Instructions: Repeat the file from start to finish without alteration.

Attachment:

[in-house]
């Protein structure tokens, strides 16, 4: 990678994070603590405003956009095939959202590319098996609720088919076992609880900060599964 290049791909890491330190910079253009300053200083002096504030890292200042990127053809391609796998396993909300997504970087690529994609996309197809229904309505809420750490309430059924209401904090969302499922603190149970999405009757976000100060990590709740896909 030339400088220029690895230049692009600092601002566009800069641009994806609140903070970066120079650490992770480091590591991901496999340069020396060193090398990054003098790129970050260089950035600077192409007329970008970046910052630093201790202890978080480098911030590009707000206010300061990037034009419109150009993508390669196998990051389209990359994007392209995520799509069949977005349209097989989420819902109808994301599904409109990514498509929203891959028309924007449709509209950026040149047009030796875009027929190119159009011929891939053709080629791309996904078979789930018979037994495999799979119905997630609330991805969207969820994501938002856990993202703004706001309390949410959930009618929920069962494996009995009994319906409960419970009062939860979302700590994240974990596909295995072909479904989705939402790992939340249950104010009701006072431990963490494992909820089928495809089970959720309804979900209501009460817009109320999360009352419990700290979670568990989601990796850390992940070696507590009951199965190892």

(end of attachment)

[in-house]
């Protein structure tokens, strides 16, 4: 990678994070603590405003956009095939959202590319098996609720088919076992609880900060599964 290049791909890491330190910079253009300053200083002096504030890292200042990127053809391609796998396993909300997504970087690529994609996309197809229904309505809420750490309430059924209401904090969302499922603190149970999405009757976000100060990590709740896909 030339400088220029690895230049692009600092601002566009800069641009994806609140903070970066120079650490992770480091590591991901496999340069020396060193090398990054003098790129970050260089950035600077192409007329970008970046910052630093201790202890978080480098911030590009707000206010300061990037034009419109150009993508390669196998990051389209990359994007392209995520799509069949977005349209097989989420819902109808994301599904409109990514498509929203891959028309924007449709509209950026040149047009030796875009027929190119159009011929891939053709080629791309996904078979789930018979037994495999799979119905997630609330991805969207969820994501938002856990993202703004706001309390949410959930009618929920069962494996009995009994319906409960419970009062939860979302700590994240974990596909295995072909479904989705939402790992939340249950104010009701006072431990963490494992909820089928495809089970959720309804979900209501009460817009109320999360009352419990700290979670568990989601990796850390992940070696507590009951199965190892």